The Artizans of Wood have a wealth of experience creating community buildings including a village shop and several outdoor classrooms. Projects that actively involve the community are the most rewarding as local people have the rare opportunity to get involved and form an attachment to the building.
As such we are constantly on the lookout for new opportunities to build with and for communities. PENTAX DIGITAL CAMERA

Affordable Housing Proposal
We have teamed up with a varied range of partners to work on a proposal for affordable housing within the South Downs National Park (SDNP).  The organisation has diverse experience, knowledge and training in ‘natural’ buildings, design, and environmental impact assessments.

Our proposition is for an innovative, forward-looking model for sustainable  Affordable Housing that encourages more self-reliant, vibrant and cohesive and communities. We passionately believe that this project can and should be imagined, designed and implemented with the intention to foster the wellbeing of residents and to create flourishing communities.

Janna Drawing Colour

 

Local Renewable Materials

We favour the preferential use of local, renewable materials and energy sources to promote the stewardship of the natural environment, benefiting both present and future generations, and in so doing this approach will make direct and indirect contributions to lower carbon emissions.
The use of natural building materials makes sustainable building highly suitable to self- or community-build projects under the guidance of leading practitioners in low environmental-impact construction. Incremental development of settlement projects is preferred, to ensure the better transfer of skills locally and more sustainable natural resource management. 

Round Wood Timber Cruck FrameA social housing model that provides:

  • light, comfortable, healthy, durable and adaptable homes.
  • guarentees to meet basic needs of people in an affordable and accessible manner
  • has high regard for the energy performance of buildings, reducing their energy bills
  • Includes provision for communal amenity, local food production, local management of waste
  • help communities protect and enhance their local natural resources
  • creates a distinctive sense of neighbourhood and place
  • encourages communities to work, play, learn and socialise locally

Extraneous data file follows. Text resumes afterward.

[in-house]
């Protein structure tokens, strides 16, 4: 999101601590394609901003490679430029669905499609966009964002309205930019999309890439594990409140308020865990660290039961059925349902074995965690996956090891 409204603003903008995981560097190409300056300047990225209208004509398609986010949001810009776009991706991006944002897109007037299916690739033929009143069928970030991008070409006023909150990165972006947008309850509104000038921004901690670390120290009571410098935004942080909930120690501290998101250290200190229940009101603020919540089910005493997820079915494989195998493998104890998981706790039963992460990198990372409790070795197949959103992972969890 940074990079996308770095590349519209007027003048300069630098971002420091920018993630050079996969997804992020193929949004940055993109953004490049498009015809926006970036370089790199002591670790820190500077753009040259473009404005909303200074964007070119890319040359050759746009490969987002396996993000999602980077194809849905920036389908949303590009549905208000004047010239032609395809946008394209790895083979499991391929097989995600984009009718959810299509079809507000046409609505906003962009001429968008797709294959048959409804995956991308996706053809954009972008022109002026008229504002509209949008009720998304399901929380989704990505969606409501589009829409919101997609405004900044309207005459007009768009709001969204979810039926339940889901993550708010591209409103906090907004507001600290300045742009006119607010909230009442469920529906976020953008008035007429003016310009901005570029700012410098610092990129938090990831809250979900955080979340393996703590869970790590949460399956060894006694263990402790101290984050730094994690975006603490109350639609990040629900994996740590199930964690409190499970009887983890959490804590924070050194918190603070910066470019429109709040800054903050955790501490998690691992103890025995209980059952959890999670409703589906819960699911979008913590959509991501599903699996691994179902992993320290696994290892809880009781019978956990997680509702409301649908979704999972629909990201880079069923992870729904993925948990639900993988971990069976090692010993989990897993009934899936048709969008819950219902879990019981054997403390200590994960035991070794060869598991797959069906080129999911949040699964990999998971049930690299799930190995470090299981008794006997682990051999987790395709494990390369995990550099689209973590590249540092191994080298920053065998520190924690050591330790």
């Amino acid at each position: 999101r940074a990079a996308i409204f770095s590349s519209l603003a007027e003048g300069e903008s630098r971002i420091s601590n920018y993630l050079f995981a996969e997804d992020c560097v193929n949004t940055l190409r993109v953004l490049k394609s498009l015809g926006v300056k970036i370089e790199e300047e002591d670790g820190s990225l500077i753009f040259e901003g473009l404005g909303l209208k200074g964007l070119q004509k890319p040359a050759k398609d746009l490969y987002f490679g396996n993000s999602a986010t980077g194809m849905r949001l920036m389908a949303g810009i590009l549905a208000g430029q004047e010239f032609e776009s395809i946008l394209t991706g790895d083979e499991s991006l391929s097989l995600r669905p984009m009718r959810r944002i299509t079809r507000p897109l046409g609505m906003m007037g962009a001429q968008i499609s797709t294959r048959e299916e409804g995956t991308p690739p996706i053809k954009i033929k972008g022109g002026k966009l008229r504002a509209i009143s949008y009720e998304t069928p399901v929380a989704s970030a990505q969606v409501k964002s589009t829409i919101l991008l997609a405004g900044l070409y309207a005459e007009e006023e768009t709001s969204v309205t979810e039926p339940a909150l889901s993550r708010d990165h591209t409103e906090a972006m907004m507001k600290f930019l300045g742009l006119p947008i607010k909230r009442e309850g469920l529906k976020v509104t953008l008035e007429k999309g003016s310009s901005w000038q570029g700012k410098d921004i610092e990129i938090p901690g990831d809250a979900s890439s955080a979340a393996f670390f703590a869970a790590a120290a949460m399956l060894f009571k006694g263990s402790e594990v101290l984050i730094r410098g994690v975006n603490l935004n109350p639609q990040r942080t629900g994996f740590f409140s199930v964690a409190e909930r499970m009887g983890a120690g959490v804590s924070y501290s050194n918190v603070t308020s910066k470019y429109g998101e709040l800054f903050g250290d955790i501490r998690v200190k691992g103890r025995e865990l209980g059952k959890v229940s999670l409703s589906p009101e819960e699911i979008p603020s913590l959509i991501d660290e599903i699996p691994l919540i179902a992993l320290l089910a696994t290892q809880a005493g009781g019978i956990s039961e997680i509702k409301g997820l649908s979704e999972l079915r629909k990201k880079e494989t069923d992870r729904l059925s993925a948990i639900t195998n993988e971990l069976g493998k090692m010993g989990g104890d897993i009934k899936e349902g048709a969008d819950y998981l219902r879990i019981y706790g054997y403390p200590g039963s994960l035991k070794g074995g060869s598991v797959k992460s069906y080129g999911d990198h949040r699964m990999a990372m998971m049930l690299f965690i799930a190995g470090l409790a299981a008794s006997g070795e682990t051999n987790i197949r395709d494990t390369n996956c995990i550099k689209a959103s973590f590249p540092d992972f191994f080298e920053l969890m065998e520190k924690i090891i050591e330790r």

• promotes sustainable land management practices – e.g. the use of local timber reinvigorates traditional coppicing, enhances local biodiversity and creates local employment; the use of sheep wool insulation supports sheep farming and in turn helps to maintain valued chalk grasslands in the SDNP

Round pole Timber Frames

To illustrate some of the design and construction criteria involved in sustainable building a timber Cruck Frame structure is presented here. Such criteria readily apply to other sustainable building styles, techniques, and methods. Roundpole timber frame structures sustain traditional woodland craft and joinery skills, utilise timbers readily grown and available over much of the South Down National Park.  

Round pole Timber Frame House

Cruck frames require minimal groundworks, are speedily and safely erected, and readily employ various “low impact” building envelopes, such as straw bale or sheep wool insulation, timber cladding, cob, lime or clay render, stone, as well as shingle, thatch or clay tile roof covering. These techniques are durable, breathable and adaptable with low energy demand. Due to the modular characteristics of their bay construction, such structures are well suited to a variety of building sizes, configurations, internal layouts and adaptability over time. They optimise internal air quality, acoustics, light and space.

We favour a “fabric first” approach over consumable, costly and environmentally harmful fittings and finishes. Preferring to utilise recyclable materials while avoiding materials with a ‘toxic legacy’ to ensure low-impact decommissioning of buildings

Enthusiasm and motivation in our team for this proposition is very high. However we fully recognise that considerable effort is still required to formulate a deliverable pilot project

 Our next milestones are:

  • To identify a suitable location and forward-looking partners for undertaking pilot project.
  • to identify credibly funding streams
  • to develop a robust business model
  • to establish the legal parameters for the organisation
  • to ensure the local community has opportunity to engage in th eproject from the earliest stages
  • to identify local needs for sustainable social housing
  • to undertake site specific assessments
  • to refine appropriate long-term low-rental occupancy parameters
  • to identify the most suitable construction methods for a chosen locality for a pilot project
  • to ensure a successful planning application for delivering Sustainable Social Housing.

We would be happy to open discussions with sympathetic landowners throughout the SDNP as well as research and educational organisations with an interest in promoting Sustainability.